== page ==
MHC’s Long-Term Care program was the fortunate recipient of a Winnipeg Foundation Community Grant earlier this year. Thanks to their instrumental support, the acquisition of additional resources, technology, and training materials has truly made an immeasurable impact on the lives of our residents, patients, and caregivers.
Since the onset of COVID-19, new and evolving public health directives have often meant our residents have been faced with less one-on-one time with recreation leaders, heightened visitor restrictions, and fewer opportunities for outings. With the guidelines for acute care evolving constantly as the pandemic progresses, programming must evolve along with it – all without losing the therapeutic benefit to the residents and patients. Additionally, family and visitor restrictions have meant the Long-Term Care team has truly become like an extended family for our residents and patients, making these activities all the more meaningful.
With a focus on innovation and a person-centered approach, the Long-Term Care team proposed revised programming to make greater use of personalized items (to reduce sharing) and technology to continue providing meaningful activities.
In May of 2021, MHC was fortunate to have the assistance of a Recreation student doing a summer placement to assist with the implementation of the revised programming. This allowed our current recreation team members to focus their full energies on residents and patients. In addition to procuring items and creating innovative Therapeutic Activity Kits, our Recreation student was able to plan a training session and create a resource package for Shared Health support workers on how to use the items with residents and patients.
Many thanks to donors like the Winnipeg Foundation for making innovations like this possible!
More than 12,000 post-COVID patients in Manitoba have experienced a condition known as long-haul COVID-19. These patients are experiencing breathing difficulty, extreme fatigue, headaches, concentration and cognition symptoms that persist for months after their infectious period has ended.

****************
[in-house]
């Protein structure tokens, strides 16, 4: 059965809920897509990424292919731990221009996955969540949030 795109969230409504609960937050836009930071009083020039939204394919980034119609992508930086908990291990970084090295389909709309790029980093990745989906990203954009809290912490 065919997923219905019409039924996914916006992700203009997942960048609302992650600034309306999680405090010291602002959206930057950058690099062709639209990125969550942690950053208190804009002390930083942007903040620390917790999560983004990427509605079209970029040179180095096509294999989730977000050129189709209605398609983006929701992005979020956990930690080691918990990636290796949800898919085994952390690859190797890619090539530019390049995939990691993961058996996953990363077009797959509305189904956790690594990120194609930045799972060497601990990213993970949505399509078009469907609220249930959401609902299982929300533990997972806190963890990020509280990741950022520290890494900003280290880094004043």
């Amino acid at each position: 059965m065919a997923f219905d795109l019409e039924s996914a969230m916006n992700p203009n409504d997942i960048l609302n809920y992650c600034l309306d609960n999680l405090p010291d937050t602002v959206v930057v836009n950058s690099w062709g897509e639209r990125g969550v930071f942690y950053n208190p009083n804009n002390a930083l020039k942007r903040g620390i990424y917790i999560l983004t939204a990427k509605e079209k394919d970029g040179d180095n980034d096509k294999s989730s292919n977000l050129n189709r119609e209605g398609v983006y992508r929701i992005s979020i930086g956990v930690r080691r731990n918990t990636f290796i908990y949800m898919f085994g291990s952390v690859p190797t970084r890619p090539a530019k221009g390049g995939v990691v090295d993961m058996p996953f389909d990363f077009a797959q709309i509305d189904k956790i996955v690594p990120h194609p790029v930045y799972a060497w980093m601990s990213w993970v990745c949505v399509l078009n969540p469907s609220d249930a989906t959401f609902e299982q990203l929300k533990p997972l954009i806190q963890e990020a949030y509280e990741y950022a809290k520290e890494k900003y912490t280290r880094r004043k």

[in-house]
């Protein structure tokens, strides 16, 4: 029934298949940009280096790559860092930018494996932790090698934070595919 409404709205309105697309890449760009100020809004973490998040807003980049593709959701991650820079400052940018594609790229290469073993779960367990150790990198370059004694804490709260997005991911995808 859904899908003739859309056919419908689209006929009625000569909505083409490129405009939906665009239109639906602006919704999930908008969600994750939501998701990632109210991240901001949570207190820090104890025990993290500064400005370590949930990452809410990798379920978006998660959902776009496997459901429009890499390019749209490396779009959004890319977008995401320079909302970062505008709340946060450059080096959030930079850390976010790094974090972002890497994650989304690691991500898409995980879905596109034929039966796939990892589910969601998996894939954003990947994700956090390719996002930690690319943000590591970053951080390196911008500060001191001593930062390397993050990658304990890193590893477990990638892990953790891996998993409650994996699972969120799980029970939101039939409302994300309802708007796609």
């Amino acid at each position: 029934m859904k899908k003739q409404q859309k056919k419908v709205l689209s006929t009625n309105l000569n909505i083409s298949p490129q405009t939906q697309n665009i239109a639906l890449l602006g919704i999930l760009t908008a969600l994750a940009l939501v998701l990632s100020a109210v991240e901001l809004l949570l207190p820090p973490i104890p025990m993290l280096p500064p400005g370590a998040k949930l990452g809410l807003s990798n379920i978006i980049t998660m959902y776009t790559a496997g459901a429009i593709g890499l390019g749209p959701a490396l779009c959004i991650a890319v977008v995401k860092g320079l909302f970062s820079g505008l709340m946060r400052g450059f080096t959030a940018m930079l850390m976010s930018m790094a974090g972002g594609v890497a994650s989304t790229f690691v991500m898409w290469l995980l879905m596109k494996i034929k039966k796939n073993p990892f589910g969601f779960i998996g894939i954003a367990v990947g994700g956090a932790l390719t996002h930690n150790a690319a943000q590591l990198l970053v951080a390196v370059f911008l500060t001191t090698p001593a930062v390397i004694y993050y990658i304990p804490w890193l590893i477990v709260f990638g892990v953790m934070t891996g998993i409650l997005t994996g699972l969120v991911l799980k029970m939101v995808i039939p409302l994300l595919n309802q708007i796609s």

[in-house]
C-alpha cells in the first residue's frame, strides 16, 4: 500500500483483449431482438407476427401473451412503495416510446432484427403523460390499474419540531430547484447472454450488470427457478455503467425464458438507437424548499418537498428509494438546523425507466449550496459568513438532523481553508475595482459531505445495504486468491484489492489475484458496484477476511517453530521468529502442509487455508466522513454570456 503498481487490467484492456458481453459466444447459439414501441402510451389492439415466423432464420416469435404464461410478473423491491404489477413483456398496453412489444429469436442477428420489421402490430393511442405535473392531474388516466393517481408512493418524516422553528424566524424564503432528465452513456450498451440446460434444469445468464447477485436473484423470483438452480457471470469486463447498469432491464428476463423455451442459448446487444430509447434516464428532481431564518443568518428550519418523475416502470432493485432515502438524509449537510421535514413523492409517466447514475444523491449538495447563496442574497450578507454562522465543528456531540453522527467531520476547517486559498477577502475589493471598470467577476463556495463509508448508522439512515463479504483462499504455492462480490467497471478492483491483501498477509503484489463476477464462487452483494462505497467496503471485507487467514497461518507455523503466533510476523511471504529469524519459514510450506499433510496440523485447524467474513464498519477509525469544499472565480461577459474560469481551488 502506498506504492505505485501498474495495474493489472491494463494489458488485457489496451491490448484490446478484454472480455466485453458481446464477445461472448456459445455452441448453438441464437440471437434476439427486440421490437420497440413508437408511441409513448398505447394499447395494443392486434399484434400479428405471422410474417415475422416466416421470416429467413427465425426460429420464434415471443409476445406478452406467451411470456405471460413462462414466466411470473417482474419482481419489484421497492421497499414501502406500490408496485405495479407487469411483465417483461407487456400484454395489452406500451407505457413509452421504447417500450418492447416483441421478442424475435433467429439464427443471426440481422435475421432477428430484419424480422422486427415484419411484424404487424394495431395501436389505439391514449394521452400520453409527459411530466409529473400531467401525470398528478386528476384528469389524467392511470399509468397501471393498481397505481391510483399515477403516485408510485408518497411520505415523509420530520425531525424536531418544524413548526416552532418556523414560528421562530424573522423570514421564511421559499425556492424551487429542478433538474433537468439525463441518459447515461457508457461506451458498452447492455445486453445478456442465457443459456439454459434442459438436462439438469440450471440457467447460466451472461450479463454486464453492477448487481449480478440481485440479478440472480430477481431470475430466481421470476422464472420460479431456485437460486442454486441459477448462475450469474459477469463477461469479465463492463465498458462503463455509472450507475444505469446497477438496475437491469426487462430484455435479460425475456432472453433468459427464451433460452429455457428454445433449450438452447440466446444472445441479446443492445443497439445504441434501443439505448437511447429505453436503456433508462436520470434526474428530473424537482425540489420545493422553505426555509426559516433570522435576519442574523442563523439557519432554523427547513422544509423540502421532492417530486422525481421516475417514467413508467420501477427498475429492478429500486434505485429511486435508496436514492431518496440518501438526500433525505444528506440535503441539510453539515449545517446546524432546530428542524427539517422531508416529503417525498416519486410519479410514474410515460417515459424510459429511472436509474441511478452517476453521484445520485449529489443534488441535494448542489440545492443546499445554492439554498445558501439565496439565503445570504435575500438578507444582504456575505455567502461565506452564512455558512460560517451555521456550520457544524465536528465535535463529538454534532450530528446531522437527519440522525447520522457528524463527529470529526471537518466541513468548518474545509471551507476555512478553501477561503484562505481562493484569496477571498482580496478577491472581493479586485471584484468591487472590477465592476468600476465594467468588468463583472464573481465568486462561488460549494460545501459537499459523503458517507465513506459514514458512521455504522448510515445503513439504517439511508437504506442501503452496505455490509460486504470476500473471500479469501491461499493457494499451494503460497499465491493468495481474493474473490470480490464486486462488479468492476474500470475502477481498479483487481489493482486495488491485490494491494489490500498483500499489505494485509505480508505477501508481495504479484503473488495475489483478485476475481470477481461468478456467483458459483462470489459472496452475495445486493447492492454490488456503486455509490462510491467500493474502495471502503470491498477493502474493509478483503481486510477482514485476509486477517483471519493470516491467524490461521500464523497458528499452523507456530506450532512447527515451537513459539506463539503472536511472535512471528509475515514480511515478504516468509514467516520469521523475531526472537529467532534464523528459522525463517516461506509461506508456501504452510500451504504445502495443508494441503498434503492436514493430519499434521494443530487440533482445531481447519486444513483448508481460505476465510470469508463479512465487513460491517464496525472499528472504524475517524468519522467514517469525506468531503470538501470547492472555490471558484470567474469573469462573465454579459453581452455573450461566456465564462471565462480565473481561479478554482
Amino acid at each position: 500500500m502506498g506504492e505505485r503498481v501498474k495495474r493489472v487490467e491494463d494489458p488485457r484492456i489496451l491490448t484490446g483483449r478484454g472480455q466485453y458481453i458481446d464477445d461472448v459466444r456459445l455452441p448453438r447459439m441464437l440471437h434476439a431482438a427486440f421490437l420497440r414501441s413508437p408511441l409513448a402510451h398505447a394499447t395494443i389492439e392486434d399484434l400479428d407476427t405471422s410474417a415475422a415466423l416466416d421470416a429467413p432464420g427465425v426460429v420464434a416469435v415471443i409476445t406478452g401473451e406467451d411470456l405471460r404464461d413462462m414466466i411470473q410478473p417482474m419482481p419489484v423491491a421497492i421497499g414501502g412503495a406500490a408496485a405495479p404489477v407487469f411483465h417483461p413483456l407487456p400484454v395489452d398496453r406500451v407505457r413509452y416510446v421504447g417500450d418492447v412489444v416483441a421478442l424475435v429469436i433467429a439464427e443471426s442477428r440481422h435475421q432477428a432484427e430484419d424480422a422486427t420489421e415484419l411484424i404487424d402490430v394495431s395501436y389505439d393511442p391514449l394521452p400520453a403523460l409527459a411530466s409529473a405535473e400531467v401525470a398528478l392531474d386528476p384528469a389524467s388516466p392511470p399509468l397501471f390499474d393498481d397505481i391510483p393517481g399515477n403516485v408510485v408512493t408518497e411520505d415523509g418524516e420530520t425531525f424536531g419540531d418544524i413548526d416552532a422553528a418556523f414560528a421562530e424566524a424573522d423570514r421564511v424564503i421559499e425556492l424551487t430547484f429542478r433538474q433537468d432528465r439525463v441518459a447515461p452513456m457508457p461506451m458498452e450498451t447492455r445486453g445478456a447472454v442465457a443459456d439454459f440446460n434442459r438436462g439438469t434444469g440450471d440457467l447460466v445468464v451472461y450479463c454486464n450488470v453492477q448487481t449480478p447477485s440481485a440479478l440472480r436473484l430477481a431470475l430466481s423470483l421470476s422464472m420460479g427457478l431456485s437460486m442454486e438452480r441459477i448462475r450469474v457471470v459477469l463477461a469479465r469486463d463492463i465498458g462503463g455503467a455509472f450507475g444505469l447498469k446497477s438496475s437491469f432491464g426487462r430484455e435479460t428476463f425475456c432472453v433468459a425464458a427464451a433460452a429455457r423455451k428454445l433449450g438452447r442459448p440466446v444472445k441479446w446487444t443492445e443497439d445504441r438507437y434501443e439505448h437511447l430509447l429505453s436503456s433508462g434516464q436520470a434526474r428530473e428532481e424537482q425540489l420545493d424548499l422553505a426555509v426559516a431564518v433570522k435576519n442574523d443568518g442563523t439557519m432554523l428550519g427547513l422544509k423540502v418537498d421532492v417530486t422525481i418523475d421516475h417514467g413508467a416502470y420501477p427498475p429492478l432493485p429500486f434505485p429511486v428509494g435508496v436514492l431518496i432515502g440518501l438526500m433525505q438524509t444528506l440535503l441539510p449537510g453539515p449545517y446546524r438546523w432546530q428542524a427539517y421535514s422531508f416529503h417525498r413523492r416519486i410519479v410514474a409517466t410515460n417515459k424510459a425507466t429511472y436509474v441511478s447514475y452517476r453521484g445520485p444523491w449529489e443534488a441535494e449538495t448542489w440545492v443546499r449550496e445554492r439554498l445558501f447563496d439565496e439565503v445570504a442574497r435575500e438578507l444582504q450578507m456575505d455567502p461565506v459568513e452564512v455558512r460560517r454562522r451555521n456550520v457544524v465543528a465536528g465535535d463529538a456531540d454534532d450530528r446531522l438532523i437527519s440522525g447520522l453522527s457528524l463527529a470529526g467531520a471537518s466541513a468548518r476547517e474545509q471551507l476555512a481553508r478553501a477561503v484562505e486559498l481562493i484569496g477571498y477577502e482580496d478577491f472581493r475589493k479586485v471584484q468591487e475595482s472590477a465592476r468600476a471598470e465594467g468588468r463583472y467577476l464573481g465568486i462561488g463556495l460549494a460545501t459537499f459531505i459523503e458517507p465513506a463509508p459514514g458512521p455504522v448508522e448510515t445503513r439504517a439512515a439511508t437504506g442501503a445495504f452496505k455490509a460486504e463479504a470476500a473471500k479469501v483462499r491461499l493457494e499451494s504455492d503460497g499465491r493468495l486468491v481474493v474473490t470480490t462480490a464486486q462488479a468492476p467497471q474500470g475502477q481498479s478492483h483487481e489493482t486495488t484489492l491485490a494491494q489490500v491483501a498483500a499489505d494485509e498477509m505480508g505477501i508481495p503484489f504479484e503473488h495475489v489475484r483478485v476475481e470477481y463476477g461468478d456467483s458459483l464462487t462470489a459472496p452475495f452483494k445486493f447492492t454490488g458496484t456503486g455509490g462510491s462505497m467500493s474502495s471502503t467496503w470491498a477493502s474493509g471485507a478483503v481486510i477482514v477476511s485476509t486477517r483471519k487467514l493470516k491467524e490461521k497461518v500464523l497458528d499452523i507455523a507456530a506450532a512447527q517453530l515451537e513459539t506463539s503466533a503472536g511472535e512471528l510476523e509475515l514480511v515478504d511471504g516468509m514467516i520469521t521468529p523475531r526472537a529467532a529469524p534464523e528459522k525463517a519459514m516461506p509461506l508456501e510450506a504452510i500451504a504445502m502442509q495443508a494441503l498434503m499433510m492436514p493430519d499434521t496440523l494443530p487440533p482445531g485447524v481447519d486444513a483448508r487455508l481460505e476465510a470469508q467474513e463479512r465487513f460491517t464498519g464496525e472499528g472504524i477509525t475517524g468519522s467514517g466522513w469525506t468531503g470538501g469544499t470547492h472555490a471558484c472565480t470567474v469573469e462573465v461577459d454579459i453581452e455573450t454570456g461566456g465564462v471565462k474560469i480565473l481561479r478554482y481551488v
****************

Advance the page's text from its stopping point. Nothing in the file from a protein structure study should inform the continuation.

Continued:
Two rehabilitation programs at MHC—Easy Street and MHC for Lungs—are working together to bring these patients a better quality of life.
Laura Zelcer, a respiratory therapist at MHC for Lungs, says the majority of their long-haul COVID-19 patients have “severe shortness of breath, even at rest.
“And they’re so young, with no previous medical conditions.”
Treatment plans include lung-disease education, breathing relaxation and control techniques, and counselling. The treatment is similar to what other patients in the program experience for help with conditions like chronic bronchitis, emphysema or chronic asthma—except that the post-COVID patients are more fragile.
“They can’t be worked as hard or they’ll end up regressing.”
Counselling and education for the long-haulers is also different as they are typically younger and were previously healthy.
“They’ve had to step back from family roles and work life and learn to pace themselves, to go from being caregivers to letting someone else be the caregiver for them,” said Laura.
MHC for Lungs often refers long-haul COVID-19 patients with neurological symptoms to MHC’s Easy Street rehabilitation program. Easy Street offers a safe, simulated community environment—including a bank machine, car, grocery store, sidewalk and street settings—for clients to regain skills after life-impacting health changes like an acquired brain injury or a stroke.
Long-haul COVID-19 patients are often experiencing challenges around concentration, short-term memory and brain fog.
Easy Street has been working with patients that completed the eight-week MHC for Lungs program, and all the work has been virtual.
Easy Street physiotherapist Brad Lucas says he builds on the MHC for Lungs exercises and therapy, reassessing patients and modifying their program as they progress, while occupational therapists use strategies to improve cognition and memory.
Programming is customized to help patients achieve specific goals, like returning to work, but Brad says progress can be slow.
“Part of their problem is their tolerance for activity. If they overdo it, they need a day or two to recover.”
Long-haul COVID patient Frank Adam was diagnosed with COVID-19 in October 2020 and still experiences severe fatigue and issues with breathing, memory and concentration. He uses oxygen most of the day. When he talks he can have trouble finishing sentences.
Frank was a professional photographer before COVID-19 hit. He hoped to return to work this August but realizes now that is unlikely. He just finished the MHC for Lungs program and is starting up with Easy Street. Although he’s had some physical strength improvement, severe fatigue is still a big challenge.
“It’s going to be a slow process,” says Frank.
He’s grateful for the MHC rehabilitation programming, saying it’s “one of the things, besides my family, that’s keeping me positive.”
It has been just over one year since I joined the MHC family as President & CEO of the MHC Foundation – and what a year it has been!